October 29, 2021
Atlanta, Georgia, USA
Postgame 3 Press Conference
Atlanta - 2, Houston - 0
Q. Snit said, when he told you you were not going to six, you said, "Are you sure? Are you sure?" Did you really think you were going to go out in the sixth, and how bad did you want it?
IAN ANDERSON: Obviously, you want the chance to compete, especially on the biggest stage like this is. Yeah, I knew he wasn't going to budge. It's hard to. You've got guys like Matzek and Minter and Luke and Will at the back end coming in, you can't blame him for going to those guys. Those guys, time in and time out, get it done, and they did it again tonight.
Q. Ian, did you know going after that fifth inning, knowing that the top of their lineup was coming up again, that Snit was going to say that?
IAN ANDERSON: No, I thought that -- I don't know, you get that adrenaline after getting the last out of the inning, and I felt good. You feel good about it coming off the field. Once you sit there for a little bit, maybe reality starts kicking in a little bit more.
Yeah, I thought there was a chance that I could stay in, but I think, when you have a chance to get to those guys at the back end, you can't hesitate.
Q. Ian, everyone's always raving about your maturity. Luke Jackson said you're like a 65-year-old. Where does that come from?
IAN ANDERSON: Yeah, I don't know. I guess you could say my parents. I don't know. I guess they kind of raised me and my three brothers that way. I feel like we're all kind of old souls and just kind of take things in stride. Just kind of go with the flow, pretty easy going. I think that helps kind of slow everything down.
Q. What else can you attribute your rather stunning success in two postseasons now, eight, nine starts, whatever it is, the low 1.00s E.R.A. How have you been able to take your game talent to that level on a consistent basis in the postseason?
IAN ANDERSON: I think you've got to look to my right here. He's caught every single one of my postseason outings. We've had a good game plan going in. I think for the most part we've been able to execute.
I think the biggest thing tonight, why we had some success, was just the -- we never really gave in. There were definitely some counts that were in their favor. I think we just kept making pitches. He stuck with some of the pitches that I was spiking up there or didn't quite have a feel for. We were able to make some big-time pitches when it mattered.
Q. Knowing that this team plans to have back-to-back bullpen games in the next two games of the series, did that put any extra pressure on you to go deep in this game? And then can you comment on how you feel this team is equipped to handle back-to-back bullpen games?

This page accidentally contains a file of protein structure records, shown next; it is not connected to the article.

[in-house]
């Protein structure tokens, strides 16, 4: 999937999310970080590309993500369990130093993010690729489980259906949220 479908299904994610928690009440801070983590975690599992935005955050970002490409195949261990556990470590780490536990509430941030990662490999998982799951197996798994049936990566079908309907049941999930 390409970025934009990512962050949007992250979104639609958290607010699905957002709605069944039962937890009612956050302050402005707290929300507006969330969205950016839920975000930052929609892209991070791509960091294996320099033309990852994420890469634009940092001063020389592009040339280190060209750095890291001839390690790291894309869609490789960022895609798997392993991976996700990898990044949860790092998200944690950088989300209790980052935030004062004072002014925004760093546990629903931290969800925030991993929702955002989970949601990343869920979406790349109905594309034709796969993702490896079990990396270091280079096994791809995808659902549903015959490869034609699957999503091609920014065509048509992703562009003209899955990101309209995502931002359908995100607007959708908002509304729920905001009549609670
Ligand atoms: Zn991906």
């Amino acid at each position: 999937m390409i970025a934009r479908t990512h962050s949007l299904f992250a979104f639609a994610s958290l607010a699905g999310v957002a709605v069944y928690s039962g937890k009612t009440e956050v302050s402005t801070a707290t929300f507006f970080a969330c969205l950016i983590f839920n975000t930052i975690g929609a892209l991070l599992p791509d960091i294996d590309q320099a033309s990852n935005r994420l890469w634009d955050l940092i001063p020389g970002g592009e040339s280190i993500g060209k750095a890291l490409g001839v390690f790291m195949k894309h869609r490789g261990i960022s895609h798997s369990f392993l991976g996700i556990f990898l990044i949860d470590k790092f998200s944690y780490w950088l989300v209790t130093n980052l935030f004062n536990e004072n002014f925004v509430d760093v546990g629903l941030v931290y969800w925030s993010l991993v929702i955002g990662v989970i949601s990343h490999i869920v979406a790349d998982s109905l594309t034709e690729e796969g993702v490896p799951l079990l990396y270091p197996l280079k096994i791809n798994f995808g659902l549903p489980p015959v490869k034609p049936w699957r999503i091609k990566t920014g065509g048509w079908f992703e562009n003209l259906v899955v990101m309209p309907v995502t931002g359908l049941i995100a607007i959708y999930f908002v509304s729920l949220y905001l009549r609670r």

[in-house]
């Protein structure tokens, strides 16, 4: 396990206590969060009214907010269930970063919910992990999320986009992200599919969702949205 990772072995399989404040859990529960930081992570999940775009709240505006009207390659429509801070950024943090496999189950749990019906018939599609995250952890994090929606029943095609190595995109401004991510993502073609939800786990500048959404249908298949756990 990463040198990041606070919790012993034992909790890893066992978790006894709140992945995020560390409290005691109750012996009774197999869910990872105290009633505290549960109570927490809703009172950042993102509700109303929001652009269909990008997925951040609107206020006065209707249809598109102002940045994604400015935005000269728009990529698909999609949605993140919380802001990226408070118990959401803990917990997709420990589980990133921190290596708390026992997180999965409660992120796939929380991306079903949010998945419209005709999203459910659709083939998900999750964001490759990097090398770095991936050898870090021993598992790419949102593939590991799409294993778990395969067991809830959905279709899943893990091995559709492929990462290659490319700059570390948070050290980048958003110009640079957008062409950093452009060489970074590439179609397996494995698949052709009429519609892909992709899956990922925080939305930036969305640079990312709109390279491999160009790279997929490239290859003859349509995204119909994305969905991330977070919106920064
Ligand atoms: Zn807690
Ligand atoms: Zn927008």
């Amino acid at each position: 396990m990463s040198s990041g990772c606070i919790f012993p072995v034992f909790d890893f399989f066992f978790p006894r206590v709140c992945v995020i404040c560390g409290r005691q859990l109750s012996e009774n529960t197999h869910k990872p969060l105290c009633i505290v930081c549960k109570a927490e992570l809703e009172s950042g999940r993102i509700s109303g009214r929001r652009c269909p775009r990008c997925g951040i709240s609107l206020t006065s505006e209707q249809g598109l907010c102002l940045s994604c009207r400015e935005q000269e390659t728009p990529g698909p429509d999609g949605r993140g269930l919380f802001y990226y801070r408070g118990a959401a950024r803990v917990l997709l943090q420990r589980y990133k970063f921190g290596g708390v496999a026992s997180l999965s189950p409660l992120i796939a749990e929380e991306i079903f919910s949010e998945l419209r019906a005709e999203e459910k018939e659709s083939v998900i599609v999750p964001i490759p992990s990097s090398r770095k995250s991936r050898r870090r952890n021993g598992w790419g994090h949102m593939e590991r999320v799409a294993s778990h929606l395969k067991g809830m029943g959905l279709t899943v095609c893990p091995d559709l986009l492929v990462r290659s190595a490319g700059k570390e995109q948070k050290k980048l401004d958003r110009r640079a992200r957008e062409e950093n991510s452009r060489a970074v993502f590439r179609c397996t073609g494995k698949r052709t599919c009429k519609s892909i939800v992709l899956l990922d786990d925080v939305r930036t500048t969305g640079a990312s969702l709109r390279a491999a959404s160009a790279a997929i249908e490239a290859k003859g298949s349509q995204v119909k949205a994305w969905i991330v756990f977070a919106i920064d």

IAN ANDERSON: Yeah, it's definitely something. Me and Max talked about it when Charlie went down. You want to go out there and give the team innings. I think your mindset changes a little bit. Obviously, losing Game 2, we wanted the focus on putting zeros up and however many innings that's for. That's kind of what I was thinking.
Yeah, I think the bullpen, I think the way our offense is, they're not going to stay down for too long. I think we're in a good spot going into Games 4 and 5.
Q. Ian, it's not very often that a starting pitcher goes back in the dugout to watch this bullpen try to finish up a no-hitter. What was your reaction when the hit fell. Then Travis, it's a 1 is-0 game and tying run is now on base. Do you just sort of have to deal with, okay, we don't care about the no-hitter, we have to get through this inning. Is there any sort of cross thoughts in your head about the disappointment of the no-hitter being gone and yet being where the game was?
IAN ANDERSON: I think you kind of nailed it. I think, being such a close game in the postseason, you switch immediately to how can we keep that guy where he is and get out of the inning?
I always love going out and watching those guys do their thing, especially in the postseason.
TRAVIS D'ARNAUD: The goal of every game is to get a win. I think a no-hitter would have been a bonus, but when they got that hit, that wasn't our goal when the game started. It was just to go out there, execute pitches, get outs, and end with a win. That's ultimately what we did.
Q. Ian, when was the last time you did pitch a no-hitter?
IAN ANDERSON: I think it was in Double-A. I think I had seven no-hit innings, and then one of my good buddies at the time, Jeremy Walker, came in and finished it off. I want to say it was against Jackson. Yeah, Jackson maybe, the Diamondbacks.
Q. Have you pitched a complete game no-hitter, maybe high school, anywhere?
IAN ANDERSON: I don't think I ever have. I do not think I ever have.
TRAVIS D'ARNAUD: I have. I pitched four innings, and my buddy pitched the rest of the three innings. High school, yeah.
Q. Ian, you're handling this remarkably well. I'm just wondering, is there no part of you that is: I had five no-hit innings in a World Series game. It would have been nice to see how far I could go with that?
IAN ANDERSON: Yeah, there is. I think I'm still processing it a little bit because, when you're in the moment, you're just focused on getting outs. Getting three outs, heading back in the dugout, coming back out, getting three more outs.
I think I'll look back on it tomorrow maybe or whatever the time may be, but, yeah, we still have some work to do. I think that's kind of where the focus is.
Q. Travis, a bit of a roller coaster day for you maybe, a couple of at-bats with guys left on base, and the double early, the home run lead, and just the throwing error. A lot of action for you. Kind of walk us through the emotions of the day as well as almost catching a no-hitter in the World Series.
TRAVIS D'ARNAUD: Well, I woke up and got doughnuts with my family. So I was feeling pretty good from when I woke up. I just tried to stay calm the whole day until the game starts. There's a lot of pressure that could come just thinking that you're in a World Series game. So I just try to stay calm and take it pitch by pitch.